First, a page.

The Anti- Business Case

Business Cases are one of the most common business documents used today and yet their use is commonly misunderstood. Often business cases are seen as simply “step 4” on the path to a completed a project. Worst of all they are often written by someone who is incentivised to have the project approved. Indeed, in some cases, the quality of the business case is even assessed based on whether the project was approved.

This kind of “need-to-get-it-approved” bias leads to an underestimation of costs and risks and an overestimate of benefits. But often decision making bodies such as Boards and Steering Committees simply don’t have the time and/or expertise to delve into the detail sufficiently to detect this bias. They can ask some pointed questions, but essentially the costs, benefits and risk estimates in the business case are what the decision makers must use to make their decision. No wonder Standish Group keeps finding so many IT projects failing to achieve project benefits on-time and on-budget (over 80% failure rates for enterprise wide system implementations in a number of their annual surveys).

So what can we do to balance the ledger and ensure that we aren’t receiving an overly rose-coloured assessment of a potential project at the business case stage? Enter the Anti-Business CaseThis is a business case written by the “opposition”, who are independently trying to prove to the committee that the project should not proceed. In many cases the cost of developing a business case is only 2-5% of the total cost of a project. Money well spent, if the benefit is a clear-eyed view of the real costs, benefits and risks before investing large in a new endeavour.

The concept is borrowed from the justice area where a plaintiff and defendant provide opposing views to a judge before the judge balances the evidence and argument and makes a decision. Similarly the parliamentary system which tends to have an opposition which provides an alternate viewpoint to the voters. These institutions have stood the test of time and have proven their worth against the risks of groupthink and biased provision of information.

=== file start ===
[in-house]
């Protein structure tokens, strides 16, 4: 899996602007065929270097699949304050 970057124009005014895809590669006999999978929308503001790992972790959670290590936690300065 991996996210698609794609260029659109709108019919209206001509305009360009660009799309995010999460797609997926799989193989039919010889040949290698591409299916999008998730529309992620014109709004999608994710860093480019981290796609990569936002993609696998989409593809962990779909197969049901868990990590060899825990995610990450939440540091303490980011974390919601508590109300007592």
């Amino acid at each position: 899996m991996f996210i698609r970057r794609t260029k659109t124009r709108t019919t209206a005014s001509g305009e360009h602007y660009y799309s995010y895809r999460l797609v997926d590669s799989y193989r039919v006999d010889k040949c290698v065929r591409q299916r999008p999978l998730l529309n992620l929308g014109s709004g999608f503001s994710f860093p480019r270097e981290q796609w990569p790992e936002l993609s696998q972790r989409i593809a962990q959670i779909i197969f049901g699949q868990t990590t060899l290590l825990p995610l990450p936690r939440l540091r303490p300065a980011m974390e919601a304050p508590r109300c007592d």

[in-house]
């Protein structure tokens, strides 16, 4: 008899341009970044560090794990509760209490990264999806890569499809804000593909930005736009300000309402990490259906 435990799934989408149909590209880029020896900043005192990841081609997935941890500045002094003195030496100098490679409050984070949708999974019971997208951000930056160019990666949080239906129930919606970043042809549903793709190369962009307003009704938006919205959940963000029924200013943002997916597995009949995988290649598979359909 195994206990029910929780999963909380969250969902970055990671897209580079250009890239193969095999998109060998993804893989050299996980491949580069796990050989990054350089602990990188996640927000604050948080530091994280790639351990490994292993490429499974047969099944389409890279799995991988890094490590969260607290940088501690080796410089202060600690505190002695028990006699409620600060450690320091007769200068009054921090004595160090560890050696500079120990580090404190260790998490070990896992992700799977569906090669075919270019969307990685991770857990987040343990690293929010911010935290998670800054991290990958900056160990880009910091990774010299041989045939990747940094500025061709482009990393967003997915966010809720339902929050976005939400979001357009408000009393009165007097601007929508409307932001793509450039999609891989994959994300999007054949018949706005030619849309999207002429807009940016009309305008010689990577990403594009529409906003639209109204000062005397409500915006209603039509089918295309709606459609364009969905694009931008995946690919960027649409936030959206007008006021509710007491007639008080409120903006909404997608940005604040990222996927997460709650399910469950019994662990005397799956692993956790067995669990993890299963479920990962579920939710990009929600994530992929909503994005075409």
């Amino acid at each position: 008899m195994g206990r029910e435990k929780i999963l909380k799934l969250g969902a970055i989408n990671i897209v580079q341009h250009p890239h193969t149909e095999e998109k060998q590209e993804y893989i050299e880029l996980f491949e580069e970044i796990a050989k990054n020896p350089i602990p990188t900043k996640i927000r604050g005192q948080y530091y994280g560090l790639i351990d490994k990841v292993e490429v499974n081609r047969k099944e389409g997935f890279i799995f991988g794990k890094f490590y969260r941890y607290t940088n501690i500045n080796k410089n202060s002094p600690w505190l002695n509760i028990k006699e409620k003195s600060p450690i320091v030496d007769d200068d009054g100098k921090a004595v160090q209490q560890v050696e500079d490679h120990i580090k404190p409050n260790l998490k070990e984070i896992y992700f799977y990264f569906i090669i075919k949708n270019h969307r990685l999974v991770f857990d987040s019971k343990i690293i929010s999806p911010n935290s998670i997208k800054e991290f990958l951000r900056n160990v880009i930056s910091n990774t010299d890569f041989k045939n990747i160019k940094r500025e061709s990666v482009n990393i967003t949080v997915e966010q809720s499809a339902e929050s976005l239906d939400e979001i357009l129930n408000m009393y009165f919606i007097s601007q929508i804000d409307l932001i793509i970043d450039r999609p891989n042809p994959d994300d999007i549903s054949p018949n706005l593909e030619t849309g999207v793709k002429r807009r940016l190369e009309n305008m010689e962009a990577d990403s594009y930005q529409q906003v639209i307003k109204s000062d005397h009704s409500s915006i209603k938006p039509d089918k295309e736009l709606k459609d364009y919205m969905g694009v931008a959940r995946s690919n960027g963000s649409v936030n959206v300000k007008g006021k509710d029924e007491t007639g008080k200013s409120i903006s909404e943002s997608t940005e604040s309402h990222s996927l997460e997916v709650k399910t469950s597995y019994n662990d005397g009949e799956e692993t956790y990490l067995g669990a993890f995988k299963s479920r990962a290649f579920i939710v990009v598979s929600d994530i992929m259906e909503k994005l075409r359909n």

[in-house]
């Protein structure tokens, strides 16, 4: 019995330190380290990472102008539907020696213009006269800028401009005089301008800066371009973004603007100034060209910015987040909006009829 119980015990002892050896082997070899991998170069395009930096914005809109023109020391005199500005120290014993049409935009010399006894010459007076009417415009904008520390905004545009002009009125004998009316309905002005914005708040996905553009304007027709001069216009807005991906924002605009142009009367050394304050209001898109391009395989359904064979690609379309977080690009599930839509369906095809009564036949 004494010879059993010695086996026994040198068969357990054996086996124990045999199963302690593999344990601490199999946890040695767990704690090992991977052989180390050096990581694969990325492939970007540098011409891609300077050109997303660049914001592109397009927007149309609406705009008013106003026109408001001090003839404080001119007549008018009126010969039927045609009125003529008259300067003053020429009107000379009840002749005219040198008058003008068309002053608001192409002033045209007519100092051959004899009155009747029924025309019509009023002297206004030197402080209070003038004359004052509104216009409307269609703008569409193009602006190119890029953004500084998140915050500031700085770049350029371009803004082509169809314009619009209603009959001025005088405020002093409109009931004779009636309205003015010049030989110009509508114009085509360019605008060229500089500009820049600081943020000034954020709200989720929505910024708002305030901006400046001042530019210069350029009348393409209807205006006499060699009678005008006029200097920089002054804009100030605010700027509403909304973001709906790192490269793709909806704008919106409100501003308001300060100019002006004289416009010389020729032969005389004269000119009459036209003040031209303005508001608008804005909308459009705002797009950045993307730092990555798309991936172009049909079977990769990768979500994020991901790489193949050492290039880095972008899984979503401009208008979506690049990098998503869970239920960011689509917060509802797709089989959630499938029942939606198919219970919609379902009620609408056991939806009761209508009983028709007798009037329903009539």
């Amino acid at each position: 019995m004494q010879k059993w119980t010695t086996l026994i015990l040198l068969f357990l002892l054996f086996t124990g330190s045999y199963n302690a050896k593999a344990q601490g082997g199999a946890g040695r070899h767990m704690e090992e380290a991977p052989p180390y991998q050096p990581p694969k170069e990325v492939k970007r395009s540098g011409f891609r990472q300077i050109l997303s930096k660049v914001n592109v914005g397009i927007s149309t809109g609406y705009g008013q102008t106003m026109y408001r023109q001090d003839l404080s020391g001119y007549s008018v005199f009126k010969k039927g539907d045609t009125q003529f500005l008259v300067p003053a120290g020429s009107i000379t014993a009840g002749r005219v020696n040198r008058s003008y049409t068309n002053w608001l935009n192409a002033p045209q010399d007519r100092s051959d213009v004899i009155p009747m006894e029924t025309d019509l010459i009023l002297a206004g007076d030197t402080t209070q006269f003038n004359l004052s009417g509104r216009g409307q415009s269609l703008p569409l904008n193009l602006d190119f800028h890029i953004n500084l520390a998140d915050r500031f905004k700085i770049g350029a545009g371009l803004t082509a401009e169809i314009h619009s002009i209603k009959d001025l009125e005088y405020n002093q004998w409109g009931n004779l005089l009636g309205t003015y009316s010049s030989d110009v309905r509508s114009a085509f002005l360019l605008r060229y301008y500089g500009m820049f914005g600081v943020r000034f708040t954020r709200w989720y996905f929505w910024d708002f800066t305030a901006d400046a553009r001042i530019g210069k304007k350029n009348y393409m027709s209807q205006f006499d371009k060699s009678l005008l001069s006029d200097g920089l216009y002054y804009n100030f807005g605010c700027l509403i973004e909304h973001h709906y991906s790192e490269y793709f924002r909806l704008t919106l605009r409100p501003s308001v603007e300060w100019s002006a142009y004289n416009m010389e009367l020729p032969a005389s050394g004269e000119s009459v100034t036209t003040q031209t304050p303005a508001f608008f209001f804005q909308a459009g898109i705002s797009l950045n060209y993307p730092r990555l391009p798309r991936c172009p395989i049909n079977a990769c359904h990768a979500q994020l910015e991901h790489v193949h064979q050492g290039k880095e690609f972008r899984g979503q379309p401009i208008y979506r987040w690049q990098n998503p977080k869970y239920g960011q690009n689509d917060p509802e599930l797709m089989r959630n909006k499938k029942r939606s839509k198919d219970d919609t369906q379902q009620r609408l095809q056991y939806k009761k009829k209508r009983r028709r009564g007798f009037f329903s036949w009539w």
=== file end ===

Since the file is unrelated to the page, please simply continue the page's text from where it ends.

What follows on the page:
However, in practice, developing an anti-business case does require some practicalities. There does need to be a coordinator that ensures the options being evaluated by both the business case and the anti-business case are sufficiently simlar to be of value. It is no point if the anti-business case is arguing against a “strawman”; something the business case is not recommending. It is also important that any factual information is available to both sides (equivalent to legal “discovery”). However, it is important the two efforts develop their cost, risks and benefit estimations independently.

At the end of the business case process we should have a number of outcomes beyond a simple “Approve” decision:

  • The Sponsor asserts that they have researched the proposed project in sufficient detail using reliable approaches to accurately estimate/forecast the likely costs, risks, resource requirements and interdependencies. The Approvers accept the Sponsor’s assertion when approving the business case.
  • The Sponsor commits to deliver the benefits identified in the business case document and has determined that it is possible to do so within the documented resource, timing and cost allocations and that any risks can be mitigated to an acceptable level as outlined in the business case. The Sponsor commits to do so in the manner described in the business case, which the Sponsor asserts is the most feasible manner to achieve the benefits within the resource constraints.
  • By approving the business case, the Approvers (e.g. the Board or Steering Committee) accept the Sponsor’s assessment that the benefits are of value to the organisation and that they can be delivered within the resource, timing and cost constraints at an acceptable level of risk. The Approvers also agree that the manner of achieving the benefits outlined by the Sponsor in the business case is the most feasible approach.